Author: Liza Perrat
Kindle Edition Published October 2018
Category: Fiction based on fact, 1970’s, Australia, Family Drama, Book Review
The thunderclap of sexual revolution collides with the black cloud of illegitimacy.
Reflecting the social changes of 1970s Australia, The Swooping Magpie is a chilling psychological tale of love, loss and grief, and, through collective memory, finding we are not alone.
Lindsay Townsend, a pretty and popular sixteen year old, has set her sights on Jon Halliwell, the P.E. teacher at her school, regardless of the fact he is married.
Although she is the daughter of wealthy parents, Lindsay’s home life leaves much to be desired. Her father is a controlling bully who thinks nothing of physical or verbal abuse and his long suffering wife has been cowed into submission. Despite her seeming popularity, Lindsay is vulnerable, lonely and desperate for affection. When her interest in Jon is reciprocated, it develops into a secretive affair.
Naively, Lindsay dreams of a future with Jon but is brought down to earth when her life changes drastically. She has no control over the events which overtake her and is forced into a hopeless situation no-one should have to endure, especially in the so called liberated world of the 1970s.
A sheaf of needles jabbing my face, one arm, wakes me.
I force open my eyes, lids so heavy they just want to drop closed again, struggle up from where I’m lying. Where am I lying? I go to rub away the needle stings, but my left arm is dead.
What’s happened to me? Where am I?
Too sleepy to keep my eyes open, I surrender, plunge into darkness again.
The story is narrated in the first person from Lindsay’s perspective and Liza Perrat captures the plight of girls in the same circumstances exceptionally well, the detailed research bringing it all to vivid, if sometimes horrific, life. Their shared experience forced the girls, who all had tragic backgrounds, to grow up quickly and they forged lasting friendships.
The Swooping Magpie is a fictional story based on fact. It’s hard to imagine the forced incarceration and cruelty young unmarried girls, who found themselves pregnant, suffered. The circumstances of the pregnancy didn’t matter, the girls had disgraced their families, sometimes through no fault of their own, and were ostracised. No thought or compassion for the trauma suffered was forthcoming and they were told in no uncertain terms to forget it and get on with their lives. In most cases the pain of loss and regret never left them. It’s also incredible, though not totally unexpected, that the perpetrators of the scandalous conduct meted out to the girls at every level, including the parents, never had to answer for their actions.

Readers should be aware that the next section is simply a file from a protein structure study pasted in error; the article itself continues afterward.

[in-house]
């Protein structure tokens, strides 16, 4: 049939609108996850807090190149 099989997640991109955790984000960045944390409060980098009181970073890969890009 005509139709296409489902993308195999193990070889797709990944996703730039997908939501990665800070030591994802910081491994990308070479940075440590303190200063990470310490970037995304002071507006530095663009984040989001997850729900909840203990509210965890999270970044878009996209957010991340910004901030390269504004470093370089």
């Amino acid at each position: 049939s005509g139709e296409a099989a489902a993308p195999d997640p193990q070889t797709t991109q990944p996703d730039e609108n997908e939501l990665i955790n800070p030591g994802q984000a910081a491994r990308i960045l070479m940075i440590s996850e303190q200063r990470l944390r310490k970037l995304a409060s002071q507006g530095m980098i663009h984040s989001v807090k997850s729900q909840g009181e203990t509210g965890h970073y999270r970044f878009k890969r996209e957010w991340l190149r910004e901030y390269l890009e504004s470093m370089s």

A wonderfully written, moving and compelling story with unexpected, sometimes devastating, twists as we follow Lindsay’s journey into adulthood. The characters are realistically drawn and although Lindsay is preoccupied with her own feelings initially, regardless of anyone else, she becomes more sympathetic and likeable as the story unfolds to its satisfying conclusion.
As always, Liza Perrat has created evocative imagery of time and place, including social issues, wildlife, music and decor. And, although this is the second book in the 1970s Australian drama series, like The Silent Kookaburra it is a stand alone novel.
I chose to read and review The Swooping Magpie for Rosie Amber’s book review team, based on a digital copy from the author.
About the Author
Liza grew up in Wollongong, Australia, where she worked as a general nurse and midwife for fifteen years.
When she met her French husband on a Bangkok bus, she moved to France, where she has been living with her family for twenty years. She works part-time as a French-English medical translator, and as a novelist.
Since completing a creative writing course ten years ago, several of her short stories have won awards, notably the Writers Bureau annual competition of 2004 and her stories have been published widely in anthologies and small press magazines. Her articles on French culture and tradition have been published in international magazines such as France Magazine, France Today and The Good Life France.